In recent years, many companies have downsized their holiday parties to less lavish affairs or hosted other types of events that replaced the traditional after-hours holiday soiree. The decision whether to host a holiday party may come down to cost or employee interest.
Moving away from the traditional party "seemed to come along with businesses becoming more budget-conscious in the aftermath of the recession, but it is also consistent with the business trend of focusing on company culture," said Catherine Wragg, senior vice president for human resources at TriNet, headquartered in Dublin, California. "Using that holiday budget to have more meaningful team-building activities throughout the year helps employees engage with the company on a more consistent basis and contribute their time and skills in a way that is focused on building community."
Could a Holiday Party Become a Liability?
One reason companies may choose events other than the traditional party to celebrate the holidays could be the desire to avoid potential liability. An employer could be held responsible for any activities that happen during the party, and some companies have decided the risk may not be worth it.
Employment attorneys agree that holiday parties can be risky for employers. "More bad behavior occurs at company holiday parties than at any other time of year," said Mark F. Kluger, attorney and partner at Kluger Healey LLC in Fairfield, N.J. "The combination of the holiday season, pent-up feelings about co-workers and, most importantly, alcohol often lead to uninhibited behavior ranging from sexual harassment to expressions of intolerance."
Community Service Projects, Team-Building Trips Might Be Preferable
One way to celebrate the holiday season is to have employees participate in a service project together.
One idea is to distribute toys to underprivileged and needy children in the community. Choosing a local organization to collaborate with to have an impact where employees live and work. When employees end their workday at noon and spend the rest of the day together having a light lunch and wrapping presents for others, it becomes a team-building activity while increasing the holiday spirit. Other community service projects, such as collecting items for a local food pantry or running a mitten and hat drive for a homeless shelter, can also be strong team-building activities during the holiday season.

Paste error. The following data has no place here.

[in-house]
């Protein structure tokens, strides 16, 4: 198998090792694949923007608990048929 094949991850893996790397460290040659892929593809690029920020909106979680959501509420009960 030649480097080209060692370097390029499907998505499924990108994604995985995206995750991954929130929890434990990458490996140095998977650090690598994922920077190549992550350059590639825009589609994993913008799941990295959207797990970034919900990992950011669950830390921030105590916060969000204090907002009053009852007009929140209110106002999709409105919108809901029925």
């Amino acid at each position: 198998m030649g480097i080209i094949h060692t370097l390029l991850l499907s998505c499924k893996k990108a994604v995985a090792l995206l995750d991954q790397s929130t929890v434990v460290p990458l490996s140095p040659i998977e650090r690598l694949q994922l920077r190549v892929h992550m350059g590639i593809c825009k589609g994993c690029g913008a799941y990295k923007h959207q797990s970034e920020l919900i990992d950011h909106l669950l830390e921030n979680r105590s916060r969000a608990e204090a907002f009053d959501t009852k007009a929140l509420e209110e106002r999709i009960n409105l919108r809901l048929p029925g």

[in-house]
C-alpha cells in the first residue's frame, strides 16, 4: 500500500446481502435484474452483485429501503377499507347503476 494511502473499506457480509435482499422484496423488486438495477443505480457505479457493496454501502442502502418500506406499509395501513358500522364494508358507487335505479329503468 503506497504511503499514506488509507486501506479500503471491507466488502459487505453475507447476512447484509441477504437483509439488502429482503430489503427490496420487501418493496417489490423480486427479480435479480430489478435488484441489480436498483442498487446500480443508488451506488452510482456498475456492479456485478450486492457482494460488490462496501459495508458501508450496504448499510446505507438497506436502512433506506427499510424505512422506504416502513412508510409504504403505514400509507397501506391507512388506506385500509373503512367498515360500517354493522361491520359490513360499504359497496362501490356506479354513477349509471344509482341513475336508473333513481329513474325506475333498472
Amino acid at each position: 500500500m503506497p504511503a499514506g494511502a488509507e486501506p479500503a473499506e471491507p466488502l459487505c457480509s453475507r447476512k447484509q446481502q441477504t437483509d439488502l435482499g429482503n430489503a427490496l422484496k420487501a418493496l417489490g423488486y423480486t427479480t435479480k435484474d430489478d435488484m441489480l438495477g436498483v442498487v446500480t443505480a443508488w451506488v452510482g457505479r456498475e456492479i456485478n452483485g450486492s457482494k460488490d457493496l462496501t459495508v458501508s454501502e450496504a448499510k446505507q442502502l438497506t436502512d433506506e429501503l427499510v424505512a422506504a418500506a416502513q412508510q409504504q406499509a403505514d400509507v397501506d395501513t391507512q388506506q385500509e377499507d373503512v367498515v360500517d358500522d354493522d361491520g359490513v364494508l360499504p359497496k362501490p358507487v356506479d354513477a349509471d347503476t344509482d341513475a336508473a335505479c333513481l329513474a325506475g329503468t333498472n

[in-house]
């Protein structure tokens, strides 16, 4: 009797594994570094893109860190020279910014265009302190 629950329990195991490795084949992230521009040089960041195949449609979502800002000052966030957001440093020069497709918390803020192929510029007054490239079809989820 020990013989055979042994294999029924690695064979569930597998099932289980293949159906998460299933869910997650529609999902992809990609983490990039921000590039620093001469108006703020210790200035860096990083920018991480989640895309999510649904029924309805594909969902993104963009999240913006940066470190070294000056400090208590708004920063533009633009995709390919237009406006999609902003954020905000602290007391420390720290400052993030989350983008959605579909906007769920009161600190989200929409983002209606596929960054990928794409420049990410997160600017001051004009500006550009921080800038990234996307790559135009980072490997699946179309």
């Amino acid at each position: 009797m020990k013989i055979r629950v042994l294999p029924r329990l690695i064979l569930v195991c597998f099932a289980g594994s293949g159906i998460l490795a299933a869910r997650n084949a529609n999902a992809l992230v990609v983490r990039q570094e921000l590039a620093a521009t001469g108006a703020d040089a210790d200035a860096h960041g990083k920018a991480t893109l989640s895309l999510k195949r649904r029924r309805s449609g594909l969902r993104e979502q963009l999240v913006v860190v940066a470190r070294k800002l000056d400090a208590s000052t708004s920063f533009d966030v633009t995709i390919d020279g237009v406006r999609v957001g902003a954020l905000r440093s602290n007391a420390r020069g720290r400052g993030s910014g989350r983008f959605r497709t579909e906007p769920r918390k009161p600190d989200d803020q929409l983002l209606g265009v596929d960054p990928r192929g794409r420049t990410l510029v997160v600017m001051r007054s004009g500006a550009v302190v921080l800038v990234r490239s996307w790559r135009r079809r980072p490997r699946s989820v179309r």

Another idea would be to do a "mystery trip" as an alternative to the standard holiday party. Doing a mystery trip opens the door to encourage team building and building relationships among people in the different teams of the company; doing this leads to experiences and memories that will last longer than a cocktail party will.
Employers might want to consider not doing an event at all. According to a TriNet survey, 73 percent of employees would prefer a cash bonus during holiday time, while 51 percent favor having extra paid time off between Christmas Day and New Year's Day. Because December can be a busy time for many people, a traditional holiday party could feel like an obligation to employees.